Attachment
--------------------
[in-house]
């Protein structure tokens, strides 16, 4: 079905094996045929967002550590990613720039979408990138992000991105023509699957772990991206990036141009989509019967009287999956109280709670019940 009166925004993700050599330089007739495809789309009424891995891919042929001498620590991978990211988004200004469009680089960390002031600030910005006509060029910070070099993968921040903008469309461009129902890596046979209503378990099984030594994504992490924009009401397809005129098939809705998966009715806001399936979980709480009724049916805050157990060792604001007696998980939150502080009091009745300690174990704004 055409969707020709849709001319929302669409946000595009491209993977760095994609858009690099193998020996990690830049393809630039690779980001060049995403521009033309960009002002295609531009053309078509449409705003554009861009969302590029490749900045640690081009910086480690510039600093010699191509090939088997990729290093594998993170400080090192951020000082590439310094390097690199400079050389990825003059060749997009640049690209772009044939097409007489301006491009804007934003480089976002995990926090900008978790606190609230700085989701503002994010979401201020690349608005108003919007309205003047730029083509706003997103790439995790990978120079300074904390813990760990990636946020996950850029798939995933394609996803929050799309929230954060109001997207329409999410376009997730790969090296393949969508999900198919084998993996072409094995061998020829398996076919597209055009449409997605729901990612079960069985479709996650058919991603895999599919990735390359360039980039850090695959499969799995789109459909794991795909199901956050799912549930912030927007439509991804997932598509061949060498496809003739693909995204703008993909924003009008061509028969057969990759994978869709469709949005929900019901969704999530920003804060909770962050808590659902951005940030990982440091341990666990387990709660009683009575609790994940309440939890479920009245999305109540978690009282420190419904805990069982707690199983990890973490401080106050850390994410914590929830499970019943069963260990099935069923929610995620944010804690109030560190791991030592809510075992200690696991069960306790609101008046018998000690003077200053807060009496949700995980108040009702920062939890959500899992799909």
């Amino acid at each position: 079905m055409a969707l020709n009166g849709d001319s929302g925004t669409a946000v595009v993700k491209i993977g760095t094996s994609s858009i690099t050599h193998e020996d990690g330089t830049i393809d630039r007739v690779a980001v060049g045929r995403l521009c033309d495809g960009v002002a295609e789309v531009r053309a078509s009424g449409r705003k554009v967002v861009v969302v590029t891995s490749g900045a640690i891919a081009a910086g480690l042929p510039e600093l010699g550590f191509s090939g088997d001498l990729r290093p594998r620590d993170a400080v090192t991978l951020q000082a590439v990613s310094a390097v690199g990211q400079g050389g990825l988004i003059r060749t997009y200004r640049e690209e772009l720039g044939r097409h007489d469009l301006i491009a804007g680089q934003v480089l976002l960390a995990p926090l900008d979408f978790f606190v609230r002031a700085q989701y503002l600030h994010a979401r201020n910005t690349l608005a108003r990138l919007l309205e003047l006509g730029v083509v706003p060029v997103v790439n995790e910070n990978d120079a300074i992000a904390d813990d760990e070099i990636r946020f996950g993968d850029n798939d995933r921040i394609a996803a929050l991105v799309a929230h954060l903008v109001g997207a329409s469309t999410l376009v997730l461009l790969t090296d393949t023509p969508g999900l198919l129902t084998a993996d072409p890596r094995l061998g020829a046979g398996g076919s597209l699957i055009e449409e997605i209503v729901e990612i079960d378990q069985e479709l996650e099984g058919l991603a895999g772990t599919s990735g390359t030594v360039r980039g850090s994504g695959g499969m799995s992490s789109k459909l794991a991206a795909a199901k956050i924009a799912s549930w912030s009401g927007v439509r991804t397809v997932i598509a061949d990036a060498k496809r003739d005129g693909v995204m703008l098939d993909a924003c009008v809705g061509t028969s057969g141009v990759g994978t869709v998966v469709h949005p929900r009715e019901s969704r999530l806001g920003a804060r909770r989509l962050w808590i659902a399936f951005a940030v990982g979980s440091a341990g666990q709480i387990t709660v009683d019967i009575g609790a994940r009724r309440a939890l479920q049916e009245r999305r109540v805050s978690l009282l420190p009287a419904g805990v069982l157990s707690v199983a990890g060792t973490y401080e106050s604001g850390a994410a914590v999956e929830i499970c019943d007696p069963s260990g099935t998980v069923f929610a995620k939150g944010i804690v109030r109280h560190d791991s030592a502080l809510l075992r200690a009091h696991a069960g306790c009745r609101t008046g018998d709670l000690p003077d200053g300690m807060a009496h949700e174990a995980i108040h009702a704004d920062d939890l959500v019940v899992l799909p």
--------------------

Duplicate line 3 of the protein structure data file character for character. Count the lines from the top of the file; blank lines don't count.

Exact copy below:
């Amino acid at each position: 079905m055409a969707l020709n009166g849709d001319s929302g925004t669409a946000v595009v993700k491209i993977g760095t094996s994609s858009i690099t050599h193998e020996d990690g330089t830049i393809d630039r007739v690779a980001v060049g045929r995403l521009c033309d495809g960009v002002a295609e789309v531009r053309a078509s009424g449409r705003k554009v967002v861009v969302v590029t891995s490749g900045a640690i891919a081009a910086g480690l042929p510039e600093l010699g550590f191509s090939g088997d001498l990729r290093p594998r620590d993170a400080v090192t991978l951020q000082a590439v990613s310094a390097v690199g990211q400079g050389g990825l988004i003059r060749t997009y200004r640049e690209e772009l720039g044939r097409h007489d469009l301006i491009a804007g680089q934003v480089l976002l960390a995990p926090l900008d979408f978790f606190v609230r002031a700085q989701y503002l600030h994010a979401r201020n910005t690349l608005a108003r990138l919007l309205e003047l006509g730029v083509v706003p060029v997103v790439n995790e910070n990978d120079a300074i992000a904390d813990d760990e070099i990636r946020f996950g993968d850029n798939d995933r921040i394609a996803a929050l991105v799309a929230h954060l903008v109001g997207a329409s469309t999410l376009v997730l461009l790969t090296d393949t023509p969508g999900l198919l129902t084998a993996d072409p890596r094995l061998g020829a046979g398996g076919s597209l699957i055009e449409e997605i209503v729901e990612i079960d378990q069985e479709l996650e099984g058919l991603a895999g772990t599919s990735g390359t030594v360039r980039g850090s994504g695959g499969m799995s992490s789109k459909l794991a991206a795909a199901k956050i924009a799912s549930w912030s009401g927007v439509r991804t397809v997932i598509a061949d990036a060498k496809r003739d005129g693909v995204m703008l098939d993909a924003c009008v809705g061509t028969s057969g141009v990759g994978t869709v998966v469709h949005p929900r009715e019901s969704r999530l806001g920003a804060r909770r989509l962050w808590i659902a399936f951005a940030v990982g979980s440091a341990g666990q709480i387990t709660v009683d019967i009575g609790a994940r009724r309440a939890l479920q049916e009245r999305r109540v805050s978690l009282l420190p009287a419904g805990v069982l157990s707690v199983a990890g060792t973490y401080e106050s604001g850390a994410a914590v999956e929830i499970c019943d007696p069963s260990g099935t998980v069923f929610a995620k939150g944010i804690v109030r109280h560190d791991s030592a502080l809510l075992r200690a009091h696991a069960g306790c009745r609101t008046g018998d709670l000690p003077d200053g300690m807060a009496h949700e174990a995980i108040h009702a704004d920062d939890l959500v019940v899992l799909p």